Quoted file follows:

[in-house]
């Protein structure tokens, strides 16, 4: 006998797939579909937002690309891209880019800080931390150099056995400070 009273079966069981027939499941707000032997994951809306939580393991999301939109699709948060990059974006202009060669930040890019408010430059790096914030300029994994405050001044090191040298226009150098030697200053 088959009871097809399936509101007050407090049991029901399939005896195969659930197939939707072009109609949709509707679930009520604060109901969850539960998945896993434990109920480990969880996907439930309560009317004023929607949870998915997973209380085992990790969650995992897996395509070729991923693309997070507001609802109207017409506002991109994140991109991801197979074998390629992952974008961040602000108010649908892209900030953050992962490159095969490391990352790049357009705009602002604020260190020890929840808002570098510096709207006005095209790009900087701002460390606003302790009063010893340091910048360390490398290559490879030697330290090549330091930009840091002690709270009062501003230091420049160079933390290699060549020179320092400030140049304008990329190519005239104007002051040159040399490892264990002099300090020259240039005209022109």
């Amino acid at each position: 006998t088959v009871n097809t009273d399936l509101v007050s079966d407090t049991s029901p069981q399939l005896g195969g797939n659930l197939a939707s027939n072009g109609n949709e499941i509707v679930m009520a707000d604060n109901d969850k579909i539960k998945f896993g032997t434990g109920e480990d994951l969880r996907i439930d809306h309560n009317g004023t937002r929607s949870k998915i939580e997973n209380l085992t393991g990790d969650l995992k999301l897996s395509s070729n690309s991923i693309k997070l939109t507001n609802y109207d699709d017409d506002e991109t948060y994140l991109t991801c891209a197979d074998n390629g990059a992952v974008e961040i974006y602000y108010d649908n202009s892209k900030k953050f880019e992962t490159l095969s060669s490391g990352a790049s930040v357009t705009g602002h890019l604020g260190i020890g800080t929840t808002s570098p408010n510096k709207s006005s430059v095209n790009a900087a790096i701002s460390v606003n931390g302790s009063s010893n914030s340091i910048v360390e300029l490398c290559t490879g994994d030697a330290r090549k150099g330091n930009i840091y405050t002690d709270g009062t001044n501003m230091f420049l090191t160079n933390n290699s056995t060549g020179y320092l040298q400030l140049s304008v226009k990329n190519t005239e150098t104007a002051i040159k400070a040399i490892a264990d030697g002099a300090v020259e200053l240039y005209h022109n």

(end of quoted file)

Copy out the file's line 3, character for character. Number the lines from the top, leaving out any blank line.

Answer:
């Amino acid at each position: 006998t088959v009871n097809t009273d399936l509101v007050s079966d407090t049991s029901p069981q399939l005896g195969g797939n659930l197939a939707s027939n072009g109609n949709e499941i509707v679930m009520a707000d604060n109901d969850k579909i539960k998945f896993g032997t434990g109920e480990d994951l969880r996907i439930d809306h309560n009317g004023t937002r929607s949870k998915i939580e997973n209380l085992t393991g990790d969650l995992k999301l897996s395509s070729n690309s991923i693309k997070l939109t507001n609802y109207d699709d017409d506002e991109t948060y994140l991109t991801c891209a197979d074998n390629g990059a992952v974008e961040i974006y602000y108010d649908n202009s892209k900030k953050f880019e992962t490159l095969s060669s490391g990352a790049s930040v357009t705009g602002h890019l604020g260190i020890g800080t929840t808002s570098p408010n510096k709207s006005s430059v095209n790009a900087a790096i701002s460390v606003n931390g302790s009063s010893n914030s340091i910048v360390e300029l490398c290559t490879g994994d030697a330290r090549k150099g330091n930009i840091y405050t002690d709270g009062t001044n501003m230091f420049l090191t160079n933390n290699s056995t060549g020179y320092l040298q400030l140049s304008v226009k990329n190519t005239e150098t104007a002051i040159k400070a040399i490892a264990d030697g002099a300090v020259e200053l240039y005209h022109n």